Thursday, July 21, 2011

After Surgery

It's now been three weeks since my surgery and I am finally getting down to writing my first post.

First, I'd like to thank Nancy, Sean, and JoAnne for all their help. I couldn't have made it without y'all.

Adjusting to the drastic change in my plumbing has been quite difficult. Trust me, human technology is no substitute for the human body, as "designed" by millions of years of natural selection. The notion that this is how my body is going to work for the rest of my life is taking some getting used to.

So far, my last year of cancer treatment has resulted in a distinct decline in my quality of life in return for a purely theoretical extension in my life expectancy. I guess I won't know for some time how the calculus comes out in the end, but, right now, it's not at all clear that the cost/benefit ratio is less than 1.

Wednesday, June 29, 2011


The hotel room where I'm staying the night before my surgery overlooks the Astrodome, where I've attended many a baseball game during my life. I once slept in the parking lot to get playoff tickets. I took my daughter there when she was just a few months old--smuggling beer in her diaper bag to avoid paying high prices for warm beer. On a night like this, it's a good view.

Tuesday, June 28, 2011

Tomorrow's the Day

Tomorrow's the day for my bladder surgery. At best, the beginning of new way of life. I hope everything turns out OK.

Tuesday, June 21, 2011


So, next week I'm going into to surgery to have my bladder removed. I'll go under anesthesia with a relatively intact body and wake up with pee coming out of a hole in my belly. I think that this is one of the strange things about cancer therapy in general. As a cancer patient, you let doctors do horrible things to you when you are feeling relatively well in complete reliance on the expert's assertion that, if you don't, you will get sick in the future.

Friday, June 10, 2011


My doctor did a cystoscope yesterday and decided after looking around inside my bladder and kidney that the best thing to do is to remove the bladder. This presents all sorts of decisions. What happens if I decide to keep my bladder? If I have it removed, do I replace it with a new surgically constructed bladder (which involves wearing a diaper while being toilet-trained again)or an external stoma (which involves walking around with a bag of pee on my stomach for the rest of my life)? What to do about work, housing, caregiving, etc.? Lots of questions floating around. I need to work on the answers.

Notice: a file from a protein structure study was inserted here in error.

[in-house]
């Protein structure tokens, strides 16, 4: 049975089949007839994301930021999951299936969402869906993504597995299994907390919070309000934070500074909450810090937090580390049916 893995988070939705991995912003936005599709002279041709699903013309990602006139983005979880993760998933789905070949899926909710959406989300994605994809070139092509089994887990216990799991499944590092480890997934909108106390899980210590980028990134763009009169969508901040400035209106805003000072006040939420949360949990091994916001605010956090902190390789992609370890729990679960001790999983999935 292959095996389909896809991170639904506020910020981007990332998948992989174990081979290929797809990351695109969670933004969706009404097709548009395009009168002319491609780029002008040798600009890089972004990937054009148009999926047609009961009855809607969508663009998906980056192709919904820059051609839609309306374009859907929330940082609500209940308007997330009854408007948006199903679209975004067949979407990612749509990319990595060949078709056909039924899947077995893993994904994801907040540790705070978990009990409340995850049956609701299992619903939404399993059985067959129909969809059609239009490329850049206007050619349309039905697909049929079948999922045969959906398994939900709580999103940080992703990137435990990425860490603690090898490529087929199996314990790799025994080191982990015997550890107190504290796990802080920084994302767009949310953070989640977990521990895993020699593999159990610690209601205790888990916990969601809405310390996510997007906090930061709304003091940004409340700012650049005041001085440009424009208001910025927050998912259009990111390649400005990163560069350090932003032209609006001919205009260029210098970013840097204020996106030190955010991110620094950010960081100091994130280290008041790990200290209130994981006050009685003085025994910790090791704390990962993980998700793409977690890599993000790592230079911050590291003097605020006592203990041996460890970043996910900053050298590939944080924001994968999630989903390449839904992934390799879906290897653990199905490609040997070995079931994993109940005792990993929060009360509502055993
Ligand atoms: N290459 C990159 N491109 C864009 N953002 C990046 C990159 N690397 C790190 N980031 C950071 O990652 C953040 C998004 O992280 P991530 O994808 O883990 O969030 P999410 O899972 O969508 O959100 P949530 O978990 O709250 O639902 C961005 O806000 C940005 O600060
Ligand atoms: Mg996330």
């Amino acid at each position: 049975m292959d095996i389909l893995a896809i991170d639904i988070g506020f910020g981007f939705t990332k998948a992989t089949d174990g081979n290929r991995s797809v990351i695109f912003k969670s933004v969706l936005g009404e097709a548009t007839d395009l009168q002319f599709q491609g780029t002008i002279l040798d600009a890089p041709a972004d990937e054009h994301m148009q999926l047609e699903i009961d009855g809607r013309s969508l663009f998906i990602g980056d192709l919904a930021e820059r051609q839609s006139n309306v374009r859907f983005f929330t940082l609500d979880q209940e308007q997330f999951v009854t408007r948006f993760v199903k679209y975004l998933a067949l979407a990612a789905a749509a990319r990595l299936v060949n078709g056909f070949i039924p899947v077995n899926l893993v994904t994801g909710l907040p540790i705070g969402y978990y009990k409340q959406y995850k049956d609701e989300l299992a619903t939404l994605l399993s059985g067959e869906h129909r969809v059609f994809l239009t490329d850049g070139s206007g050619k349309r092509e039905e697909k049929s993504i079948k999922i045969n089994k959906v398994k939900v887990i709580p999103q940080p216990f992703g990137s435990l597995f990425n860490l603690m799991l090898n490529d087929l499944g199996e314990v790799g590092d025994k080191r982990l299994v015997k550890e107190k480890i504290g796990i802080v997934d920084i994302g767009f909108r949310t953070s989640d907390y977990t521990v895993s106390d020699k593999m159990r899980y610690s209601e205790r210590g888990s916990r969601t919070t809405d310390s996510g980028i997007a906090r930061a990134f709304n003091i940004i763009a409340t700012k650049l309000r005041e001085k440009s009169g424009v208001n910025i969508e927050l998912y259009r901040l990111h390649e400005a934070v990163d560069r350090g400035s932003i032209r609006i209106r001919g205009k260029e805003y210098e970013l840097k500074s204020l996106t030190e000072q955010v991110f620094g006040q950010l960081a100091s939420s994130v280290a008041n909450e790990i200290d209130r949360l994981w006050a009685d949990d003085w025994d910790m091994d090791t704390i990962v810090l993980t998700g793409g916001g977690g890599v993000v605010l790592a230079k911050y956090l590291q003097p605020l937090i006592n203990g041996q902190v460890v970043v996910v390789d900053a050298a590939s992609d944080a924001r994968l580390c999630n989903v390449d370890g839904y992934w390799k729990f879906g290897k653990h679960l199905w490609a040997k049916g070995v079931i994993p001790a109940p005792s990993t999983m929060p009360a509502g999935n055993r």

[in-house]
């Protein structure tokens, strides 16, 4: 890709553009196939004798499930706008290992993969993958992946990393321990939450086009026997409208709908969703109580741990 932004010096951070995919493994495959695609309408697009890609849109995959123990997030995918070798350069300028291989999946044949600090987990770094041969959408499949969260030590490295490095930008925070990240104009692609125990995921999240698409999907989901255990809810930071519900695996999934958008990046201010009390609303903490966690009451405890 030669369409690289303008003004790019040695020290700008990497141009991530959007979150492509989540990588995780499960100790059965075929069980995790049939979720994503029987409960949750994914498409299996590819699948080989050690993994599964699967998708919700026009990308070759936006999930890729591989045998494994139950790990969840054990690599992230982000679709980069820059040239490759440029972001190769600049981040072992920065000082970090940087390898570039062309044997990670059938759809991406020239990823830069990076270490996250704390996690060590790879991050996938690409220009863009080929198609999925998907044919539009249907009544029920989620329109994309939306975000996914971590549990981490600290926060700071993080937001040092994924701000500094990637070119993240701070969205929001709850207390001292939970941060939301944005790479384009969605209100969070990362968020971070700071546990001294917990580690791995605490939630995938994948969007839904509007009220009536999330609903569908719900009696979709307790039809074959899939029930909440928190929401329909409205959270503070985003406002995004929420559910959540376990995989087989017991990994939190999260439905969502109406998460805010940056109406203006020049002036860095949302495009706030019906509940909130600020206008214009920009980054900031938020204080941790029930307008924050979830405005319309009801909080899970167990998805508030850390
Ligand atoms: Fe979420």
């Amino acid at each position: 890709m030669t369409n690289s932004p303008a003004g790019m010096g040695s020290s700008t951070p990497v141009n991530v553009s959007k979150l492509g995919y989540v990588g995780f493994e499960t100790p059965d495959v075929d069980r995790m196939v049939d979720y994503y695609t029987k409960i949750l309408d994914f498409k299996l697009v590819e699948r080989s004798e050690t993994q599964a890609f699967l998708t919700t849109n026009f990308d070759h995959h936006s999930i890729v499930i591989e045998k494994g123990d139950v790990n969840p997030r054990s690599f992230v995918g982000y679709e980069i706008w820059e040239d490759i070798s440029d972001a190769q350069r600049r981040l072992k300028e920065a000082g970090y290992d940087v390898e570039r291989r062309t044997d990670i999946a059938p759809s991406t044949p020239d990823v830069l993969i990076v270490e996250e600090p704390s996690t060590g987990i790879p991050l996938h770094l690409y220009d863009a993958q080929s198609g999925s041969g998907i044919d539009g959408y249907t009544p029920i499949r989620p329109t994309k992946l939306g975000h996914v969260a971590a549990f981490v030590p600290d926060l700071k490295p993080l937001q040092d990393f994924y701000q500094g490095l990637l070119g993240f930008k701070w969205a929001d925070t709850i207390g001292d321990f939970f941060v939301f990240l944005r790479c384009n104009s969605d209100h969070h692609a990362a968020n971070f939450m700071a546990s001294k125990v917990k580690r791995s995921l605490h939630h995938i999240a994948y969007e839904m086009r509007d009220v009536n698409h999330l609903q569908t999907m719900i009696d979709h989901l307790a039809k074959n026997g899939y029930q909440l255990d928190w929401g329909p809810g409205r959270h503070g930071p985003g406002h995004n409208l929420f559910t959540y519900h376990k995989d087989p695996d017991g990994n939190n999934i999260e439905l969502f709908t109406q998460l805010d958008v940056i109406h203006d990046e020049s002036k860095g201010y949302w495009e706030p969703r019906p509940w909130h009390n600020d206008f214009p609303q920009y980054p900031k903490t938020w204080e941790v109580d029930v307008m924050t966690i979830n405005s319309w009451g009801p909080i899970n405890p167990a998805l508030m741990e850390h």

Saturday, June 4, 2011

Going Home

This morning I'm flying to Philadelphia for a brief visit to see my mother, brother, and sister. I'm going this weekend because next week I'm beginning my treatment at MD Anderson and I suspect that I will not be able travel easily for some time in the future, if ever. Because of their disabilities, my mother and brother can not easily travel from Pennsylvania to Texas to visit me, so I'm going to see them. I'm glad to be able to go, but it will be a bittersweet trip for me.

Sunday, May 29, 2011

One-Hoss Shay

Have you heard of the wonderful one-horse shay,
That was built in such a logical way
It ran a hundred years to a day,
And then, of a sudden, it--ah but stay,
I'll tell you what happened without delay,

Oliver Wendell Holmes "The Deacon's Masterpiece or the 'Wonderful One-Hoss Shay'"

For more that sixty years, my body worked pretty well without much intervention by medical science. No broken bones, not much in the way of infections, not too much routine maintenance. I got fat in my forties, but other than slowing me down a bit, it didn't change my general perception that I was a healthy guy. I ate what I wanted, did what I wanted, and generally felt fine.

Last fall that sense came to a sudden end. Within the course of a few weeks, I was labeled a borderline diabetic and diagnosed with urothelial cancer of my kidney. I had my kidney removed and learned to control my blood sugar by changing my diet. I lost a few pounds. I felt pretty normal, but my sense of immunity was gone.

Now, the cancer has come back in my bladder and I have lost all confidence in my body. It's like Oliver Wendall Holmes's "Wonderful One-Hoss Shay," the buggy that was built to last 100 years, each part equally strong. It ran perfectly for a century and then, on the anniversary of its construction, collapsed into a pile of rubble, as every part failed at once. It seems like a perfect metaphor for my situation, but when I've alluded to it, nobody gets it--apparently Holmes isn't much read any more.

So, follow the link and read the poem. It's funny. And it helps me think about my mortality.

What do you think the parson found,
When he got up and stared around?
The poor old chaise in a heap or mound,
As if it had been to the mill and ground!
You see, of course, if you're not a dunce,
How it went to pieces all at once,
All at once, and nothing first,
Just as bubbles do when they burst.

End of the wonderful one-hoss shay.
Logic is logic. That's all I say.